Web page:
What is another name for turbinado sugar?

Turbinado sugar, also known as raw sugar, is a coarse brown sugar that retains some of the natural molasses from the sugar cane. It has a light brown color and consists of large crystals that have a subtle molasses flavor. Turbinado sugar is often used as a replacement for white sugar in recipes, adding both sweetness and texture.

What is Turbinado Sugar?

Turbinado sugar is made from the first pressing of sugar cane and then spun in a centrifuge to remove surface molasses and impurities. It contains more minerals than refined white sugar, including small amounts of potassium, phosphorus, magnesium, and calcium. The large golden crystals provide a delicate crunch and allow more air to incorporate into baked goods. Turbinado sugar has a lower glycemic index than white sugar.

The name “turbinado” comes from the centrifugal machines (turbines) that are used to process the cane juice and raw sugar. These machines spin at high speeds to separate the molasses from the sugar crystals. In comparison to brown sugar, turbinado sugar has less overall molasses content since it comes from the initial pressing. Brown sugar consists of white sugar with added molasses.

Common Names for Turbinado Sugar

Turbinado sugar is known by several other names, including:

  • Raw sugar
  • Natural brown sugar
  • Evaporated cane sugar
  • Demerara sugar
  • Muscovado sugar

“Raw sugar” refers to the fact that turbinado sugar is less processed than white sugar. It retains more of the natural compounds from the sugar cane juice. “Natural brown sugar” describes its light brown color and origin from sugar cane rather than white sugar with added molasses.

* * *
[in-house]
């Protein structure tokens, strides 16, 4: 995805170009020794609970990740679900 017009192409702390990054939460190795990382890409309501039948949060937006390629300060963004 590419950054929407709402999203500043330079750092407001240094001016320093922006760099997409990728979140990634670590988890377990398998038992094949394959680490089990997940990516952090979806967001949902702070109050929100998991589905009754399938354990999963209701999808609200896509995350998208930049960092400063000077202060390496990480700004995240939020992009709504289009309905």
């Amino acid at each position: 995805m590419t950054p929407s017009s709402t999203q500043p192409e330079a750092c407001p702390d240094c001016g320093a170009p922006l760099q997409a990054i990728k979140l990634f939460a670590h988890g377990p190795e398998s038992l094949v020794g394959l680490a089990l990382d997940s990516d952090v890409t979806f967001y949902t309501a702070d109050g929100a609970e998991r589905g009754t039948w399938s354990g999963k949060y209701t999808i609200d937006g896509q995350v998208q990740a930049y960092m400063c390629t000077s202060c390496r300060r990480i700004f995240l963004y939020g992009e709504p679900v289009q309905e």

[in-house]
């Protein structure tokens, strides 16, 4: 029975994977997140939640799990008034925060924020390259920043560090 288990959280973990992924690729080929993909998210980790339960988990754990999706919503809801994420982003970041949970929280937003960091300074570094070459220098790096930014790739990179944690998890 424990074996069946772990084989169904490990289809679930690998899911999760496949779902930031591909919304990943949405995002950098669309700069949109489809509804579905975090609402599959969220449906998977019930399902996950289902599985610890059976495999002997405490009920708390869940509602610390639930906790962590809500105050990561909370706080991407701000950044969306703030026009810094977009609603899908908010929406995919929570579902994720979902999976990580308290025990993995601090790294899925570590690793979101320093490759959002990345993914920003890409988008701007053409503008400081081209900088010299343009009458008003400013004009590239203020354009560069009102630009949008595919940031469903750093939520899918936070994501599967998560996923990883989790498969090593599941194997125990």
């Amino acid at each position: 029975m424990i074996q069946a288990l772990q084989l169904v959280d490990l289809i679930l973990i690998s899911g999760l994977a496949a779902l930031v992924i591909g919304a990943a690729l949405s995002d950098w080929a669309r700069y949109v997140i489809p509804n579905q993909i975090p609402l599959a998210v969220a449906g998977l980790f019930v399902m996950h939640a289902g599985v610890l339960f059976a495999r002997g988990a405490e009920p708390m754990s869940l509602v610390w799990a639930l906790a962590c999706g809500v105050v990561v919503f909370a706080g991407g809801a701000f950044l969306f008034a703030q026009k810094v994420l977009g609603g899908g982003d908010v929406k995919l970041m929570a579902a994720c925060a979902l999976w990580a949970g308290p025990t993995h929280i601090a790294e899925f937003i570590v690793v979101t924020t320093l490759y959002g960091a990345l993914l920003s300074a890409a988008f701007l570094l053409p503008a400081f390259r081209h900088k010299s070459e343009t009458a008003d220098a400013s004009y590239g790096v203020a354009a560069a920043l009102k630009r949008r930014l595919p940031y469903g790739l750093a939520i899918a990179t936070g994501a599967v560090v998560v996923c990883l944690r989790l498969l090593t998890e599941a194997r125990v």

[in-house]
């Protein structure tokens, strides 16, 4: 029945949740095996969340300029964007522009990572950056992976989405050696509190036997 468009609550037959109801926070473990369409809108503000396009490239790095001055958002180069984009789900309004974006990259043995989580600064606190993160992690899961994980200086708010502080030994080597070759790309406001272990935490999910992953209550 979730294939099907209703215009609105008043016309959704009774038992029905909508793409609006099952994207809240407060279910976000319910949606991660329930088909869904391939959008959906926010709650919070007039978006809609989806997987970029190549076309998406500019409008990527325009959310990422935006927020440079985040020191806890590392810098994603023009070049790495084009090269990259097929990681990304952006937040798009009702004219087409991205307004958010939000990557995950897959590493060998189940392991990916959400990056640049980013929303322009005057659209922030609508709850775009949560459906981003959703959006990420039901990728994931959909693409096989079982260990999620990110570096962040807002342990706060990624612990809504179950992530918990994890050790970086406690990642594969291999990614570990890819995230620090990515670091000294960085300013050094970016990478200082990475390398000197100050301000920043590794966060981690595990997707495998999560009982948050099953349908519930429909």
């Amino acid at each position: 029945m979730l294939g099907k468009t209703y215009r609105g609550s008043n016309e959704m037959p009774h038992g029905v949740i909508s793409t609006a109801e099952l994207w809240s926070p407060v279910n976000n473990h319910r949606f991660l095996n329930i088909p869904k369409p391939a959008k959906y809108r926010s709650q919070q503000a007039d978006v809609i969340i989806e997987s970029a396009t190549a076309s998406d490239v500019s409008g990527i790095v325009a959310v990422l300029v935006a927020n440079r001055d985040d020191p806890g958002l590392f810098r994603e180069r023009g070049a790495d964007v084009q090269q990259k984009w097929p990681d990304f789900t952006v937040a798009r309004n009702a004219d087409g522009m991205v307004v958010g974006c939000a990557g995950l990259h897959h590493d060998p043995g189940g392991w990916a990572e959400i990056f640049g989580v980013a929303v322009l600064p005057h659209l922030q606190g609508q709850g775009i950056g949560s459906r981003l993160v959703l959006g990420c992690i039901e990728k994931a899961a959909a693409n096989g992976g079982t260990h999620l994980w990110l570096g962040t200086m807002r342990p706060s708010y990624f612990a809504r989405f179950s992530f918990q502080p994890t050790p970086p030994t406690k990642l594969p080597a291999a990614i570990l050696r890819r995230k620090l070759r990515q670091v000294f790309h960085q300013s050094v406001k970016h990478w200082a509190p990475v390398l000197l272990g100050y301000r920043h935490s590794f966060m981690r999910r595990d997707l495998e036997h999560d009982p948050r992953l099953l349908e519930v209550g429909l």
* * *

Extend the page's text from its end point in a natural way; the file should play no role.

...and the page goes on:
“Evaporated cane sugar” points to the processing method – sugar cane juice is boiled and evaporated to form crystals. Demerara sugar is a variety of raw sugar named after the Demerara region of Guyana. It has large, pale golden crystals like turbinado. Muscovado sugar is an unrefined brown sugar with a strong molasses flavor that is commonly used in the Philippines.

Substituting Turbinado for White Sugar

In most recipes, turbinado sugar can be substituted 1:1 for granulated white sugar. However, there are a few differences to keep in mind when using turbinado in place of white sugar:

  • Flavor – turbinado has a slight molasses taste.
  • Texture – the large crystals provide crunch.
  • Moisture absorption – turbinado retains more moisture.
  • Color – turbinado lends a light golden brown color.

Baked goods made with turbinado sugar tend to be moister and chewier in texture. Turbinado works especially well in recipes where you want the sweetener to add flavor and crunch, like cookies, muffins, coffee cakes, and crumbles. For lighter cakes or meringues, white sugar is a better choice since turbinado can make the texture dense or heavy.

Since turbinado absorbs more ambient moisture, you may need to reduce any liquids slightly in a recipe – around 1-2 tablespoons per cup of sugar. Check for doneness earlier, as baked goods made with turbinado often cook faster. The brown sugar hue also gives a rich golden tone to glazes, biscuits, pie crusts, and other desserts.

Nutrition Comparison to White Sugar

One teaspoon of turbinado sugar contains around 16 calories and 4 grams of carbohydrates, similar to white sugar. But since turbinado is less refined, it retains a small amount of the nutrients present in cane juice. One teaspoon provides:

  • 0.7 mg Potassium
  • 0.5 mg Calcium
  • 0.1 mg Magnesium
  • 0.1 mg Phosphorus

While the mineral amounts are minimal, turbinado does have a slightly lower glycemic index of 35 compared to 65 for regular table sugar. The molasses content present slows down its absorption in the bloodstream. Turbinado has a slightly higher antioxidant capacity than white sugar.

Using Turbinado Sugar in Drinks

The large crystals and molasses notes of turbinado make it an excellent sweetener for coffee, tea, and cocktails. It adds body and a rich flavor. The crystals will not fully dissolve, leaving a pleasant sweet crunch. Turbinado works well in either hot or cold drinks. Some ways to use it include:

  • Sweetening coffee, lattes, and iced coffee
  • Sweeten and rim cocktail glasses
  • Sweeten iced tea or lemonade
  • Blend into smoothies
  • Rim glasses for margaritas or mojitos

Keep in mind that the molasses flavor comes through more strongly in liquid applications. For a very clean sweetness, white sugar is a better choice for drinks. But the brown sugar notes of turbinado can complement and enhance certain flavors, like chai tea, tiki drinks, or fall-inspired lattes.